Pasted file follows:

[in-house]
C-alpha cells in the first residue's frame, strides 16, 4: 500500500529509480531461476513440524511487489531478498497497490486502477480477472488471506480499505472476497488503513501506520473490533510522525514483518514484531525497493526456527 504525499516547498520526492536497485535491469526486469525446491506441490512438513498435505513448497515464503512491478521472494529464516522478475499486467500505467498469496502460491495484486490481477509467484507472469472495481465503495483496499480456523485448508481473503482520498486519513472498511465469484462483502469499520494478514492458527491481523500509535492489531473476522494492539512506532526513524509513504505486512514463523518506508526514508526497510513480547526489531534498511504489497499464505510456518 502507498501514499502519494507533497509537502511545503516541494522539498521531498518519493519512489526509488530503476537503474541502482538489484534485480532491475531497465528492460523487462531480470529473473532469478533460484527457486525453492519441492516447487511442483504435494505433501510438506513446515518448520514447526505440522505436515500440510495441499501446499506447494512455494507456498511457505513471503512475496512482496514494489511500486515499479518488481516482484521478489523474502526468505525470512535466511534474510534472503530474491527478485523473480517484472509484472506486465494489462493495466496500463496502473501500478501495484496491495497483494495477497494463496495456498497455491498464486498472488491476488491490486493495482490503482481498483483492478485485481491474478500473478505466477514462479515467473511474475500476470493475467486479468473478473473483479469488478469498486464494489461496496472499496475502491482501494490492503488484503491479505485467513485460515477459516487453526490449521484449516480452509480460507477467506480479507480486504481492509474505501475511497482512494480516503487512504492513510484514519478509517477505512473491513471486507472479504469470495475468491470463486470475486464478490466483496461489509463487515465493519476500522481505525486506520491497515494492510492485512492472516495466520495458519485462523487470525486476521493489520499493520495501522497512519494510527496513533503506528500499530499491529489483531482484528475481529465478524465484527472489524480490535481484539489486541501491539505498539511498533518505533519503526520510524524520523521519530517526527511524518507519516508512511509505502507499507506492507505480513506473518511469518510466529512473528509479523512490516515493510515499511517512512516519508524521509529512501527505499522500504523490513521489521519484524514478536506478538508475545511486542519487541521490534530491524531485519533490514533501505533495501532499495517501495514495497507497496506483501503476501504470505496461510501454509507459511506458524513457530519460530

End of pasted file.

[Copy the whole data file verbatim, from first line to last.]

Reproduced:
[in-house]
C-alpha cells in the first residue's frame, strides 16, 4: 500500500529509480531461476513440524511487489531478498497497490486502477480477472488471506480499505472476497488503513501506520473490533510522525514483518514484531525497493526456527 504525499516547498520526492536497485535491469526486469525446491506441490512438513498435505513448497515464503512491478521472494529464516522478475499486467500505467498469496502460491495484486490481477509467484507472469472495481465503495483496499480456523485448508481473503482520498486519513472498511465469484462483502469499520494478514492458527491481523500509535492489531473476522494492539512506532526513524509513504505486512514463523518506508526514508526497510513480547526489531534498511504489497499464505510456518 502507498501514499502519494507533497509537502511545503516541494522539498521531498518519493519512489526509488530503476537503474541502482538489484534485480532491475531497465528492460523487462531480470529473473532469478533460484527457486525453492519441492516447487511442483504435494505433501510438506513446515518448520514447526505440522505436515500440510495441499501446499506447494512455494507456498511457505513471503512475496512482496514494489511500486515499479518488481516482484521478489523474502526468505525470512535466511534474510534472503530474491527478485523473480517484472509484472506486465494489462493495466496500463496502473501500478501495484496491495497483494495477497494463496495456498497455491498464486498472488491476488491490486493495482490503482481498483483492478485485481491474478500473478505466477514462479515467473511474475500476470493475467486479468473478473473483479469488478469498486464494489461496496472499496475502491482501494490492503488484503491479505485467513485460515477459516487453526490449521484449516480452509480460507477467506480479507480486504481492509474505501475511497482512494480516503487512504492513510484514519478509517477505512473491513471486507472479504469470495475468491470463486470475486464478490466483496461489509463487515465493519476500522481505525486506520491497515494492510492485512492472516495466520495458519485462523487470525486476521493489520499493520495501522497512519494510527496513533503506528500499530499491529489483531482484528475481529465478524465484527472489524480490535481484539489486541501491539505498539511498533518505533519503526520510524524520523521519530517526527511524518507519516508512511509505502507499507506492507505480513506473518511469518510466529512473528509479523512490516515493510515499511517512512516519508524521509529512501527505499522500504523490513521489521519484524514478536506478538508475545511486542519487541521490534530491524531485519533490514533501505533495501532499495517501495514495497507497496506483501503476501504470505496461510501454509507459511506458524513457530519460530